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UNITED NATIONS (AP) — A U.S.-organized event on North Korea's human rights briefly turned into chaos at the U.N. on Thursday as North Korean diplomats insisted on reading a statement of protest, amid shouts from defectors, and then stormed out.
The U.S. ambassador to the U.N., Samantha Power, tried to quiet the diplomats at the event that featured more than 20 defectors. She called North Korea's statements "totally self-discrediting."
The North Korean diplomats did not comment as they left the chamber after diplomat Ri Song Chol read out a statement in protest of the event, even as North Korean defectors stood and shouted in their faces.
Nuclear-armed North Korea has been on the defensive ever since a groundbreaking U.N. commission of inquiry detailed vast rights abuses there. North Korea has repeatedly referred to defectors who cooperated in the inquiry "human scum."
Defectors stood up and shouted in Korean as Power and others called for calm and a U.N. security team assembled. An observer who speaks Korean said the shouts included "Shut up!" ''Free North Korea!" ''Down with Kim Jong Un!" and "Even animals know to wait their turn."
"There is no need for a microphone," Power said as one North Korean diplomat persisted in reading out a statement that referred to "ungrounded allegations" and "hostile policy" toward his country. A microphone was briefly turned on for the diplomats.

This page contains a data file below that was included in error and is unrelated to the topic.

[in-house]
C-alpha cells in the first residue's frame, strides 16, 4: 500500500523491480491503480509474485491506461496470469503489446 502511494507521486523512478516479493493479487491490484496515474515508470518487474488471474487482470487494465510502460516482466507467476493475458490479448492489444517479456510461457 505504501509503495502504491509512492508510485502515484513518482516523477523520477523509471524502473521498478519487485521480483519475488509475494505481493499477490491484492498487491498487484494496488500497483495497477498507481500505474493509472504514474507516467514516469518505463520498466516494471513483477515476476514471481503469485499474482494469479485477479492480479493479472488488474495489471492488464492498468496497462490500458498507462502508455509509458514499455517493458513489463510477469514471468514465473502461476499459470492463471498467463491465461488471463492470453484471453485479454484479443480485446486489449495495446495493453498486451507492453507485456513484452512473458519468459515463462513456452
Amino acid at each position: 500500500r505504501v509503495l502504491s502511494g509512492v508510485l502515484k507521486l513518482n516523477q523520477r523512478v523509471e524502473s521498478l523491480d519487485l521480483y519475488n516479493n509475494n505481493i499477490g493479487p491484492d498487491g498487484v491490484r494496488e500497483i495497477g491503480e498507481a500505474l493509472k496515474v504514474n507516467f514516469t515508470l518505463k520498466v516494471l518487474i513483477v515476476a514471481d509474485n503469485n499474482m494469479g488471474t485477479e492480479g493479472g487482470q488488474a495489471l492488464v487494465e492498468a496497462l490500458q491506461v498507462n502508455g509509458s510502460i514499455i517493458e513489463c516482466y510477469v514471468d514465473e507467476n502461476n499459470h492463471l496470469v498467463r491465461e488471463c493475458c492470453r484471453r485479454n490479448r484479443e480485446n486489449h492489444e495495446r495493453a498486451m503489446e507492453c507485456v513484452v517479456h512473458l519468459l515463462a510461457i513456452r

Power continued: "Please shut the mike down because this is not an authorized presentation. ... Please ensure that the microphone is not live. ... We are calling U.N. security."
As soon as the North Korean diplomat stopped talking and the next featured defector, Jay Jo, started speaking, the North Korean diplomats stood and walked out.
"They're so rude," Jo said later, adding that she wished that the diplomats had stayed so she could have spoken with them. The U.S. said North Korea had been informed before the event that it would have a chance to speak.
The brief chaos came minutes after U.N. Assistant Secretary-General for Human Rights Ivan Simonovic told the audience that North Korea had shown "new signs of engagement" on human rights issues in recent months.
But after the uproar, South Korean Ambassador Oh Joon told the crowd that "we thought there was a glimmer of hope ... but the delegation of the DPRK today disappointed us. I think it's a pity." He was referring to the country's official name, the "Democratic People's Republic of Korea."
International pressure last year led the U.N. Security Council to place the issue on its agenda of matters of international peace and security.
As the event came to a close, Power said the "true weapons of mass destruction" in North Korea was the tyranny of its government against its citizens.
Power also called on countries in the region, particularly China, to stop sending North Koreans seeking asylum back into the country, which was one of the inquiry's concerns. China did not allow the commission of inquiry to visit China for its work.
"What is most striking here is not North Korea's attempt to chill speech, but that its increasing willingness to export its policies, including the Sony Pictures hack, to the U.S," said Daniel Aum a fellow with the Robert F. Kennedy Human Rights who attended the event.
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